south side of Poor Mountain. There is good birding down this
road, but be aware that the road is blocked about half way
down and you must retrace your steps. Species frequently
nesting along this road include Black-throated Blue, Canada,
and Black-throated Green Warblers. At the higher elevation,
you may also encounter Veeries, Wild Turkeys and Ruffed Grouse.
Poor Mountain is recommended for spring and summer birding
primarily. No one goes much in fall, and winter is not recommended.
The Bottom Creek area is another attractive
birding spot in this neighborhood. Backtrack to Rt. 221 and
turn right to Rt. 711. Turn right again to the Bent Mountain
HOW TO BIRD IT: There is a large swampy area behind the school
with a path to the left and a boardwalk to the right which
gets you out into the swamp. This area has been good for
Willow Flycatchers as well as Yellow Warblers, Common Yellowthroats,
Gray Catbirds, etc. From the school parking lot, turn right
on Rt. 711 and then left on Bottom Creek Road (Rt. 607).
At first the habitat is basic farmland but eventually you
turn right on Bottom Creek Lane (Rt. 637) and enter a beautiful
stretch with the creek to your left. There are old camps
along the creek as it rushes through rhododendron and laurel
thickets. About 2 miles from this area you come to the Nature
Conservancy Bottom Creek Gorge site. This road to your right
is gated about 100 yards in and signage there indicates that
you are welcome to hike into the reserve. The trail leads
eventually to a spectacular waterfall as Bottom Creek falls
into a deep gorge. I believe good boots and strong legs are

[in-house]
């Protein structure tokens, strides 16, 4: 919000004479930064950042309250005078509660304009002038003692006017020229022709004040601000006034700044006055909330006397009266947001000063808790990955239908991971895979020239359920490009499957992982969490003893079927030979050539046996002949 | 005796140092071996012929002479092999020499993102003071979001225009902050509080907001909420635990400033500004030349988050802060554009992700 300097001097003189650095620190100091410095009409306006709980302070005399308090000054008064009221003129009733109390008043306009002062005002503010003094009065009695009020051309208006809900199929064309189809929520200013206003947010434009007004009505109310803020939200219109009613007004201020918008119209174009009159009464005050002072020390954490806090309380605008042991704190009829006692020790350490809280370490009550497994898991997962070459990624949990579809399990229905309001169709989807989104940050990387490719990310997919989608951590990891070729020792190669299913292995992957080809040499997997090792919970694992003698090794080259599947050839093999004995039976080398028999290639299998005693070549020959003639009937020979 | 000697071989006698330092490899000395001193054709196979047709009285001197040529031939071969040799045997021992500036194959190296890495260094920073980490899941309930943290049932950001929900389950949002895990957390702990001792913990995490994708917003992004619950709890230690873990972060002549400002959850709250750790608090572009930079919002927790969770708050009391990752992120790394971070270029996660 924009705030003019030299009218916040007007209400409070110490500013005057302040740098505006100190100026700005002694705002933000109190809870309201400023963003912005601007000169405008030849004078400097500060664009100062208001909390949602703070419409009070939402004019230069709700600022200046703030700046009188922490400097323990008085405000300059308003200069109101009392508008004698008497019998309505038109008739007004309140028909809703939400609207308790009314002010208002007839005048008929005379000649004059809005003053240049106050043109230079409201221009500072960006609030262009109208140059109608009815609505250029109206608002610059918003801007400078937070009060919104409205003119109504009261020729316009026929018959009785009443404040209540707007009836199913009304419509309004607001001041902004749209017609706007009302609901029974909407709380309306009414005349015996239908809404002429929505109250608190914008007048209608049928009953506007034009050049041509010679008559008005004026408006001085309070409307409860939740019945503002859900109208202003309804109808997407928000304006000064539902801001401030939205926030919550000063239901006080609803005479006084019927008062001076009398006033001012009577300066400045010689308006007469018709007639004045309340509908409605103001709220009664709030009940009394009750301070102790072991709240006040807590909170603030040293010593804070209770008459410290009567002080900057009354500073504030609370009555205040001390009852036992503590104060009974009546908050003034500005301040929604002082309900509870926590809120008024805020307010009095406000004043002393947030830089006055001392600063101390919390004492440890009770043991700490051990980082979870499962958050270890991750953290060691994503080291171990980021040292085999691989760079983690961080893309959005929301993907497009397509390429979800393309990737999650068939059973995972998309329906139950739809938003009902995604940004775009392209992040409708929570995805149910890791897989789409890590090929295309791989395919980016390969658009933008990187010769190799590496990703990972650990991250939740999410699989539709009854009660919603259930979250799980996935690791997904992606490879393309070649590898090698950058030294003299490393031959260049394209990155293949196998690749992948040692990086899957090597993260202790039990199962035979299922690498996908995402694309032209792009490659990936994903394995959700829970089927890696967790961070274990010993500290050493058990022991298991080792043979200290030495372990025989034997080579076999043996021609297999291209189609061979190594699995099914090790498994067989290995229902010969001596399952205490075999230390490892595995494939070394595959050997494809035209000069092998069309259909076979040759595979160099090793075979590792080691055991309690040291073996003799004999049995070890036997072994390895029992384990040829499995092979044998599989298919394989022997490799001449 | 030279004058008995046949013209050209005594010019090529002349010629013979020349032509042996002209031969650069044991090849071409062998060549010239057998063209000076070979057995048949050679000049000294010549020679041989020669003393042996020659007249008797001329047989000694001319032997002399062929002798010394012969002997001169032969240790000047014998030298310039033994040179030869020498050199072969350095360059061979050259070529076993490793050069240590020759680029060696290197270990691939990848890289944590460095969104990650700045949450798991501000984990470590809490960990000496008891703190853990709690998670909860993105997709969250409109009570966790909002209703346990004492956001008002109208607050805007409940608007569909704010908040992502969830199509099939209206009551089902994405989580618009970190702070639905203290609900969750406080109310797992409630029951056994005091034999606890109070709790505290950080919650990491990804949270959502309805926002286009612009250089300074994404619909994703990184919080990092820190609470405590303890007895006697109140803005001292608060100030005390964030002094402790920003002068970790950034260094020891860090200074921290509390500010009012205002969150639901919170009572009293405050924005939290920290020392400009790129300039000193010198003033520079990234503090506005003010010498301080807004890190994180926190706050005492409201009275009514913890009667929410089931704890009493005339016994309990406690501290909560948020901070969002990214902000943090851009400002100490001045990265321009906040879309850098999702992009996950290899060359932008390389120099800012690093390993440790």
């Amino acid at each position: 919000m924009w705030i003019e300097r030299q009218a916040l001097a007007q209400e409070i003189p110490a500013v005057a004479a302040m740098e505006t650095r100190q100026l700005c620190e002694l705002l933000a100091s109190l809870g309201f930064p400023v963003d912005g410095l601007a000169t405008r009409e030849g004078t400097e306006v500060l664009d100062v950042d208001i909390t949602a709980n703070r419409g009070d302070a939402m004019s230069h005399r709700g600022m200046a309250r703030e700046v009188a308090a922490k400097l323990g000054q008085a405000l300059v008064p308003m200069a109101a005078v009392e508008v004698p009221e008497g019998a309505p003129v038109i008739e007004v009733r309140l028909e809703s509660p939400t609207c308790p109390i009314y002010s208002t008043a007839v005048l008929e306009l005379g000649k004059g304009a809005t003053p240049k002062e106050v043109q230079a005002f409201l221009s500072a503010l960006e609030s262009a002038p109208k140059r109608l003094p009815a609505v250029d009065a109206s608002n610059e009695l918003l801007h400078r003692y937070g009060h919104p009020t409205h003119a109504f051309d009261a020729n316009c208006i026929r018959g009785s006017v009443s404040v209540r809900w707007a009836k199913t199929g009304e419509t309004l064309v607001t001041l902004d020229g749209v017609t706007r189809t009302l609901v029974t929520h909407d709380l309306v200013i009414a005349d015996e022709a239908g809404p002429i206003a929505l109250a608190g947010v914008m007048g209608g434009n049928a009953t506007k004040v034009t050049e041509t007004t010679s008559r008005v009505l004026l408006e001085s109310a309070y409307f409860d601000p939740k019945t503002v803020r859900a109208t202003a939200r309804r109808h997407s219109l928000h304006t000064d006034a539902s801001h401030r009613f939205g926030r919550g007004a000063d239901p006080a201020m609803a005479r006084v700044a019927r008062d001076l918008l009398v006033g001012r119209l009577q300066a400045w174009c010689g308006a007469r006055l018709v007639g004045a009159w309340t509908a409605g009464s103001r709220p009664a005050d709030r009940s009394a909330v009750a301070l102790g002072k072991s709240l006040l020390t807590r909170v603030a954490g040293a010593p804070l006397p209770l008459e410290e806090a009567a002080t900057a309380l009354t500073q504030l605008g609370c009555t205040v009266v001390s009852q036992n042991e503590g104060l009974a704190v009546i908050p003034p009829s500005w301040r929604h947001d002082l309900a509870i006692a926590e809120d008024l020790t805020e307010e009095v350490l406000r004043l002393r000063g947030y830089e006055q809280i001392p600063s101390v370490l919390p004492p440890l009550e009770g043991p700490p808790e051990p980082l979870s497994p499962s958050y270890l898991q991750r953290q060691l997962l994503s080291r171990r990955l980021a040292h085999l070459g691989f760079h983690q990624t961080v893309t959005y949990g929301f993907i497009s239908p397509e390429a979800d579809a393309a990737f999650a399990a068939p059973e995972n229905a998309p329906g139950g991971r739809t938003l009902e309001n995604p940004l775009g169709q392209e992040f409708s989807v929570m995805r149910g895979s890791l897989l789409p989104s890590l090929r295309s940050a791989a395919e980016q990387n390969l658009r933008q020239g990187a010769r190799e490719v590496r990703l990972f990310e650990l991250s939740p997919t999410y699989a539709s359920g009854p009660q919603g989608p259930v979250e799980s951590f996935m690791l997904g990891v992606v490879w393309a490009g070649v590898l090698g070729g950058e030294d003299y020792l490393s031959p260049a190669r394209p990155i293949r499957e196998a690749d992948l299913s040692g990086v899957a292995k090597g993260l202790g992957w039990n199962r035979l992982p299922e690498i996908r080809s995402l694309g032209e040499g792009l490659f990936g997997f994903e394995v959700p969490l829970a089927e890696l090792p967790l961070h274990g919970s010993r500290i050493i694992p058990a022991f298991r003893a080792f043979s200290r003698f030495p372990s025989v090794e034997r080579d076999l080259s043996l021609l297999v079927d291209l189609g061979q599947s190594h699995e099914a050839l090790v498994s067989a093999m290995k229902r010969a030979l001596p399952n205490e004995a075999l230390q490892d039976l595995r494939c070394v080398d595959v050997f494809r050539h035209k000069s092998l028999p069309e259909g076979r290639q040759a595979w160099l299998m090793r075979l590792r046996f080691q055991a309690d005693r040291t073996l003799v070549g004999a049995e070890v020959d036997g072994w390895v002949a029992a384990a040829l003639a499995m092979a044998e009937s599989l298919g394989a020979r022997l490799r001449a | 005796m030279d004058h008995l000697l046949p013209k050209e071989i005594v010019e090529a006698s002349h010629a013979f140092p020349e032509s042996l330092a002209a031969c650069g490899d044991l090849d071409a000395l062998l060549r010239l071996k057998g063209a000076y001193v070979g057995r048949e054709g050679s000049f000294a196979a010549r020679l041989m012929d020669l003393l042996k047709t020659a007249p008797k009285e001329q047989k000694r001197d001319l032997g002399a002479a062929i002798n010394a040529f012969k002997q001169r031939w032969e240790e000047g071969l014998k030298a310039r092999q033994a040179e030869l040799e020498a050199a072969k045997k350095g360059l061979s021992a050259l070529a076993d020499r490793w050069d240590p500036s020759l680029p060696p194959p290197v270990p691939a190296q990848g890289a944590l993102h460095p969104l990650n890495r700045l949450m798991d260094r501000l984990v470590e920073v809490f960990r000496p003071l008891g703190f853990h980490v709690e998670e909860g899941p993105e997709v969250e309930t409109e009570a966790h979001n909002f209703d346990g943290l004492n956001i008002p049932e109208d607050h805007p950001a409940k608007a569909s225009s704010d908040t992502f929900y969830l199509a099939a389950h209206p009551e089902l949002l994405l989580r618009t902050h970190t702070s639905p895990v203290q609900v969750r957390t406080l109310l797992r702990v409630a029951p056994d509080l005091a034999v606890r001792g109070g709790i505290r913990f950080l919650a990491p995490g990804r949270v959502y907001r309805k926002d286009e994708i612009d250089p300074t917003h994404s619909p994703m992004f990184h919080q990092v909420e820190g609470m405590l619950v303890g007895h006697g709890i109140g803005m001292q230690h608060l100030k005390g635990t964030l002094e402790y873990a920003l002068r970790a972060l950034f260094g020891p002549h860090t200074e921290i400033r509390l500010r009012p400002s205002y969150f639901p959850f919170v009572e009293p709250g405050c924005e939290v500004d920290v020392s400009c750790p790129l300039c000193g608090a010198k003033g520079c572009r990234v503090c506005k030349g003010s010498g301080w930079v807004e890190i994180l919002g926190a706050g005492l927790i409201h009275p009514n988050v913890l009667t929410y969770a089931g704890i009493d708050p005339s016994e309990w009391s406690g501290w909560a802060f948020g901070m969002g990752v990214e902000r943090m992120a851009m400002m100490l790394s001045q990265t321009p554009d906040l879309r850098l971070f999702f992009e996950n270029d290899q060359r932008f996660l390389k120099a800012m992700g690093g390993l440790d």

helpful here. Backtrack the way you came to Rt. 221.
DALEVILLE POND, BOTETOURT COUNTY
DIRECTIONS: Take I-81 north to exit
150-B to Daleville. About .5 miles past Daleville, take a
left on Rt.675 (Glebe Road) and go about another .5 miles
to Rt. 1035 (Orchard Lake Drive). Turn right and go about
another .5 miles to the pond on your left.
GENERAL DESCRIPTION: A 12 acre pond now completely surrounded
by residential development, this has been an excellent duck
pond with surrounding habitat that attracted in spring and
summer: flycatchers, orioles, Yellow Warblers, Eastern Kingbirds,
American Woodcocks, Ospreys, both ibis, various egrets, both
bitterns, rails and herons and was the site of the last known
record of a Bewick’s Wren. It has become less and less productive
due to residential development and an extensive carp population
which have taken their toll. This has been good in all seasons.
It is included here more for its historical and nostalgic
value than anything else. However, sometimes when a door
closes a window opens and recently a new residential development
has opened up near the creek end of the pond.
HOW TO BIRD IT: When you reach the pond on your left, continue
around the bend in the road, turn right on Fairview Drive
and park on the right shoulder. Walk back and check out the
pond and surrounding trees and shrubbery. As you return to
your car, check the hedgerow to the right along the creek
which has been excellent for sparrows in the fall as well
as a couple of migrating Connecticut Warblers. Continue on
Fairview Drive to the right (Rt. 1046 - a loop road) to the
top of the hill and check out the pond on your right (a scope
is needed here). As you drive around, check out the surrounding
fields and trees – numerous hawks have been seen in this
ROANOKE SEWAGE TREATMENT PLANT (STP),
(A.K.A. “WATER POLLUTION CONTROL PLANT”)
DIRECTIONS: In Roanoke City, take
the Elm Avenue Exit off of I-581 and head east on Elm (Rt.
24). Go .8 miles to 13th Street and turn right on 13th (watch
for signs, “Water Pollution Control Plant”). Go another .8
miles to Carlisle Avenue (the first street after the bridge
over the Roanoke River) and turn left onto Brownlee Avenue.
There are two plant entrances from Brownlee (both are on
the left). The facility can be accessed at the second entrance
off of Brownlee. This entrance has a secured gate equipped
with a call box to obtain access. Upon calling in to the
main desk, simply inform them that you are coming in to bird
the site. Paved parking is available at the Main Administration
GENERAL INFORMATION: The facility requires permits (at no
cost) for birding the facility. There are two permit options
available, either temporary or permanent, available at the
main office. Normal access hours are Monday through Friday
from 7 AM until 5 PM. (Although the facility is open until
5 PM, you must turn in your admittance badge and vacate the